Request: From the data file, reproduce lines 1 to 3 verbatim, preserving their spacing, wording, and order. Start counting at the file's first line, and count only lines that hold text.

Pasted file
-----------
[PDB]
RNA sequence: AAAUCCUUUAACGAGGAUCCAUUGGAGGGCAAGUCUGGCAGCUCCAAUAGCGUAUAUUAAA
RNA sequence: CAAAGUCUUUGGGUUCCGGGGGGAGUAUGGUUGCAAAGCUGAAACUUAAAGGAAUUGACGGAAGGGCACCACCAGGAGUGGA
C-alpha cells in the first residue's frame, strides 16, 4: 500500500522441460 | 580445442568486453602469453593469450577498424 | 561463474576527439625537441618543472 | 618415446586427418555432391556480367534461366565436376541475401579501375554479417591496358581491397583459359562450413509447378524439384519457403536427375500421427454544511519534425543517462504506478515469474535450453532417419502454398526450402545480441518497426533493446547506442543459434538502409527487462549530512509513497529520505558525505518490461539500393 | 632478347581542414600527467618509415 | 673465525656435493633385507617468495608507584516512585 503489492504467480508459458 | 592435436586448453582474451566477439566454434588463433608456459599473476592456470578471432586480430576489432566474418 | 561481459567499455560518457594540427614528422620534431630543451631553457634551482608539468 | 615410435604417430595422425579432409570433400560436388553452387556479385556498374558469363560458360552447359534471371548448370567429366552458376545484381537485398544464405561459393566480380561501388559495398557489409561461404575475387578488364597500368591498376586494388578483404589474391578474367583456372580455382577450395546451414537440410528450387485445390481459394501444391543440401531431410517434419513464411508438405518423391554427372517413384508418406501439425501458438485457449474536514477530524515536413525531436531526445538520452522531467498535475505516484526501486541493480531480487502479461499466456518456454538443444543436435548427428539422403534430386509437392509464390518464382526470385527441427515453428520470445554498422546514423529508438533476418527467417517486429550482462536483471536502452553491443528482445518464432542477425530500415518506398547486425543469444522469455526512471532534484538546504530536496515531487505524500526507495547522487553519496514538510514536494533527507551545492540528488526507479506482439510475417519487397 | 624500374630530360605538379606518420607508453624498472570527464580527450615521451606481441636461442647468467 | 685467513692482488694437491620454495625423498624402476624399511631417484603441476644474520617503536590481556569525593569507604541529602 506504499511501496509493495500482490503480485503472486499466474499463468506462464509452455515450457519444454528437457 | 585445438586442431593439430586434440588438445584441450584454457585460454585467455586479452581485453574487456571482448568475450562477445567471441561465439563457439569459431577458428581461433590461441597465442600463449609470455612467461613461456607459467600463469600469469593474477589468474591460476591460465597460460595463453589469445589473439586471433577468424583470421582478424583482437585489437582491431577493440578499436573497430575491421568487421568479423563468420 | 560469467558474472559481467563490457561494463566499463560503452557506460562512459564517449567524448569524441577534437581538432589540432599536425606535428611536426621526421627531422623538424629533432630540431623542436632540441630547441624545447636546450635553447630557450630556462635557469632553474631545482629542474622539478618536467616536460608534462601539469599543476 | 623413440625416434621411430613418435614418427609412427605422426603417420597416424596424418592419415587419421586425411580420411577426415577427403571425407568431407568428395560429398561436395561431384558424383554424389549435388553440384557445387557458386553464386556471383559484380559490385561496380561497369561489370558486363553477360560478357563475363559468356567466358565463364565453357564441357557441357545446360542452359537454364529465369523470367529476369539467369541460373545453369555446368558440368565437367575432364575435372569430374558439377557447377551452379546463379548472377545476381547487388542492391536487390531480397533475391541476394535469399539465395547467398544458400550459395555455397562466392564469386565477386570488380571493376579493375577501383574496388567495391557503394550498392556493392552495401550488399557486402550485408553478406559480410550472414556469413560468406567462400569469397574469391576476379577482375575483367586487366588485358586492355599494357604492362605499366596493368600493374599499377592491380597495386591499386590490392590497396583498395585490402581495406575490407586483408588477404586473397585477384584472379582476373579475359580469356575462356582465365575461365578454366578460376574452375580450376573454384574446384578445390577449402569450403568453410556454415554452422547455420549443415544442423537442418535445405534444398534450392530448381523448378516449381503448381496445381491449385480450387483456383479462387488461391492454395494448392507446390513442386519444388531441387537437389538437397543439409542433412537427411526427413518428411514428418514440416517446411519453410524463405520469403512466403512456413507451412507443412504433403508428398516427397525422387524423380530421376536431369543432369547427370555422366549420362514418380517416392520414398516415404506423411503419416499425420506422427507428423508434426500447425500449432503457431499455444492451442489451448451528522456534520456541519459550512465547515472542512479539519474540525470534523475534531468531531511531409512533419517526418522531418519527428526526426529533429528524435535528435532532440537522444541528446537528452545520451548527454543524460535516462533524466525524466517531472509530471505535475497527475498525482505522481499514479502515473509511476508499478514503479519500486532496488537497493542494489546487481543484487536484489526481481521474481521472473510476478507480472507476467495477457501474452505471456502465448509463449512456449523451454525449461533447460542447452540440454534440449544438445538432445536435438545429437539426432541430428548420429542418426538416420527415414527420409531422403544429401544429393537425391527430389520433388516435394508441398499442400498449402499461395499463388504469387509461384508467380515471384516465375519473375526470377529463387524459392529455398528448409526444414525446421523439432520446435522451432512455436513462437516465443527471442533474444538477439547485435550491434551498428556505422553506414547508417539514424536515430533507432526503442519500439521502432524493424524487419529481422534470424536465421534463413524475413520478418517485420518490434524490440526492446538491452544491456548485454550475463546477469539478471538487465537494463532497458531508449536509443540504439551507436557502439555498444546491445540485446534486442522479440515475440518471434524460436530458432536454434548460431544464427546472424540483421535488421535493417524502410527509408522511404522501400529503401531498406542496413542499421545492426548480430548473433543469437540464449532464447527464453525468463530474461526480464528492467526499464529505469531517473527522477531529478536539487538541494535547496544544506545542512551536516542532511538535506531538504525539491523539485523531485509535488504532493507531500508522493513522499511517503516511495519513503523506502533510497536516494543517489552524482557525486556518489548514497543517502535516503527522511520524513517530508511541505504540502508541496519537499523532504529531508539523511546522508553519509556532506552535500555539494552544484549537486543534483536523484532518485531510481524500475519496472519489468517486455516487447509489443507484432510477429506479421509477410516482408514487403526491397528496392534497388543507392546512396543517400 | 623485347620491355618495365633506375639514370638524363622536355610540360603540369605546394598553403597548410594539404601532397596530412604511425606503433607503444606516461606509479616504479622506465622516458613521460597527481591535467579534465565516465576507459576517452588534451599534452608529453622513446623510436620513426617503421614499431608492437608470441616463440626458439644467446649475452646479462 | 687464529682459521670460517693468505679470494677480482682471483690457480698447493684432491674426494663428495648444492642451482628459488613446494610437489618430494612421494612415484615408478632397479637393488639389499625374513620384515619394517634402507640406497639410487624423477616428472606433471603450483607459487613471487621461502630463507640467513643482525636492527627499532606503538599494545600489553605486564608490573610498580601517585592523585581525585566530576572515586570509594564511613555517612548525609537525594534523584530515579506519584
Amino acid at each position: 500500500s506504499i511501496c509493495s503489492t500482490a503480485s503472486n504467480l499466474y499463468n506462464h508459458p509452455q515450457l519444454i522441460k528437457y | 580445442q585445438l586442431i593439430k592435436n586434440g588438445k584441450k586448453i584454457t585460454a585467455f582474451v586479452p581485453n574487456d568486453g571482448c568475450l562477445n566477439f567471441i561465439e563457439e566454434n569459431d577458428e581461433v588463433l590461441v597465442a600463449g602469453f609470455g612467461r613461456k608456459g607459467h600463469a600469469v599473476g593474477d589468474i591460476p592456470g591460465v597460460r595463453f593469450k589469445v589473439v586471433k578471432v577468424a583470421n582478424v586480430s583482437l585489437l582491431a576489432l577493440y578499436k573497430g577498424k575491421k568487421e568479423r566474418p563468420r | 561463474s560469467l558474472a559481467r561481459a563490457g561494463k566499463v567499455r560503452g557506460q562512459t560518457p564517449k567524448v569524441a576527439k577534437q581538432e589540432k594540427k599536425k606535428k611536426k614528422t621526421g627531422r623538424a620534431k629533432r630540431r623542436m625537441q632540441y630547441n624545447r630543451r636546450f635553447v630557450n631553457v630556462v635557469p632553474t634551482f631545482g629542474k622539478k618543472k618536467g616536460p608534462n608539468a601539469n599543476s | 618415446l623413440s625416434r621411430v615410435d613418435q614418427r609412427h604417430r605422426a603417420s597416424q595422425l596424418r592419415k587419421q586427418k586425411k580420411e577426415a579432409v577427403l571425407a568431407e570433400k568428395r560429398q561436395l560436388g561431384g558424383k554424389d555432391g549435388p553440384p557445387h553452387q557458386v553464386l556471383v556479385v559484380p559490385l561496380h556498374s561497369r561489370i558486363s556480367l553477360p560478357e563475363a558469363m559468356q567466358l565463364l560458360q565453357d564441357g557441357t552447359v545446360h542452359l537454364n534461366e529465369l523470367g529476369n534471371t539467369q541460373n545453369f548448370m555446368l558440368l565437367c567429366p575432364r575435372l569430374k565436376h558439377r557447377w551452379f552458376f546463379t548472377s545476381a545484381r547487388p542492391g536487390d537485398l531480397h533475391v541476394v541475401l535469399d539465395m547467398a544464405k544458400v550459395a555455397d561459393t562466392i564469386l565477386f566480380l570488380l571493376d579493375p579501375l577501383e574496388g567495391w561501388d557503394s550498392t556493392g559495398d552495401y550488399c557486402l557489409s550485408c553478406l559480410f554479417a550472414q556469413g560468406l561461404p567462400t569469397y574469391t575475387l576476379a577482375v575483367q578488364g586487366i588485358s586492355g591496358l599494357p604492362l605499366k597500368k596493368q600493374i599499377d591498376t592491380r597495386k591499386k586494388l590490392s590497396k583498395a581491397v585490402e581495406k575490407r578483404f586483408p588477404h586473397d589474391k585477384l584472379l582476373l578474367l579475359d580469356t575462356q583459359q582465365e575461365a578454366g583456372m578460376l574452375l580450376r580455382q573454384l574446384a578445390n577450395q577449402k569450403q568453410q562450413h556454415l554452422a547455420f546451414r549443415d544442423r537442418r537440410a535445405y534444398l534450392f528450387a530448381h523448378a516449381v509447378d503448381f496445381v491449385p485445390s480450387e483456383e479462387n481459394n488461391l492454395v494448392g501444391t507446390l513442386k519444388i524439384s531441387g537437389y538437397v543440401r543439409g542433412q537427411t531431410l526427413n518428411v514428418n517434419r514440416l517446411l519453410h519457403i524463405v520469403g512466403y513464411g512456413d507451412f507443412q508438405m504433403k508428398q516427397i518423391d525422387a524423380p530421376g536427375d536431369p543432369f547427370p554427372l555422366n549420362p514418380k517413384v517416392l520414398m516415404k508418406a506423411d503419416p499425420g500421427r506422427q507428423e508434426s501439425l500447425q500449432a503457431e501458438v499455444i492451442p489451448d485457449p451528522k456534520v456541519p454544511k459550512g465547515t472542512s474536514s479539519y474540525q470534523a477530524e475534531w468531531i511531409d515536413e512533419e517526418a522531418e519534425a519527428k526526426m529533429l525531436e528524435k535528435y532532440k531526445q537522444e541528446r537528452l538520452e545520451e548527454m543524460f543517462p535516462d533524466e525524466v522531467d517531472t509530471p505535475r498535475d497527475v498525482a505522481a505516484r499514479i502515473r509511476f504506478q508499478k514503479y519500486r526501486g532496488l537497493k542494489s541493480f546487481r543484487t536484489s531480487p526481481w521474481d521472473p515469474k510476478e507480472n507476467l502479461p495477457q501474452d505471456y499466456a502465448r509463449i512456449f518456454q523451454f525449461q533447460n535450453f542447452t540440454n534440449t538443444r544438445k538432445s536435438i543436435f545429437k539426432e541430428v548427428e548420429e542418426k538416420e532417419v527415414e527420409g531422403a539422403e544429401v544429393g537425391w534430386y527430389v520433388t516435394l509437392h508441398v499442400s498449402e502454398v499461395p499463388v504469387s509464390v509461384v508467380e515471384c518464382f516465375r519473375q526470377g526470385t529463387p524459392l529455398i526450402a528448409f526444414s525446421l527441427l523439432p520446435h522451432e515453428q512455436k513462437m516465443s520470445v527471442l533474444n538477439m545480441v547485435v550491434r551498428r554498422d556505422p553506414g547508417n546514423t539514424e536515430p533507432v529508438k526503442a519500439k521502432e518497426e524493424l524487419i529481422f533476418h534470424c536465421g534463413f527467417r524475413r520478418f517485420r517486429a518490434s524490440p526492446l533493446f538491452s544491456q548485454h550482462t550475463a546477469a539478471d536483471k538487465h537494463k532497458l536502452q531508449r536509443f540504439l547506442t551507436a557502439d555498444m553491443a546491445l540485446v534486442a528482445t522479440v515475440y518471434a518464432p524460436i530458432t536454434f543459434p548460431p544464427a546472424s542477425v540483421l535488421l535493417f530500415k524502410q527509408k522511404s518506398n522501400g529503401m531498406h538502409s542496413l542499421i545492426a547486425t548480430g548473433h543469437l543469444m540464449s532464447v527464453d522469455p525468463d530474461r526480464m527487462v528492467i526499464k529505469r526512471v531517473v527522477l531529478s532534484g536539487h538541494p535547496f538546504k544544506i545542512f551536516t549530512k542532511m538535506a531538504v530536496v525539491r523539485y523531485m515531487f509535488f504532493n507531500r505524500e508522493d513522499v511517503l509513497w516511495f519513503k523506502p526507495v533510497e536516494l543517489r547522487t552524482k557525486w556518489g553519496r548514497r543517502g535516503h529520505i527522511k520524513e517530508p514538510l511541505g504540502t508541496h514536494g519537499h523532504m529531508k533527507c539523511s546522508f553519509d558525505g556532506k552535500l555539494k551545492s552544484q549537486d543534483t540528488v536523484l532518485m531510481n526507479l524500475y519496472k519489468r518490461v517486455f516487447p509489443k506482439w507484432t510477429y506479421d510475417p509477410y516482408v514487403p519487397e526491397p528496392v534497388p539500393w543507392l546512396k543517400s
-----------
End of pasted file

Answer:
[PDB]
RNA sequence: AAAUCCUUUAACGAGGAUCCAUUGGAGGGCAAGUCUGGCAGCUCCAAUAGCGUAUAUUAAA
RNA sequence: CAAAGUCUUUGGGUUCCGGGGGGAGUAUGGUUGCAAAGCUGAAACUUAAAGGAAUUGACGGAAGGGCACCACCAGGAGUGGA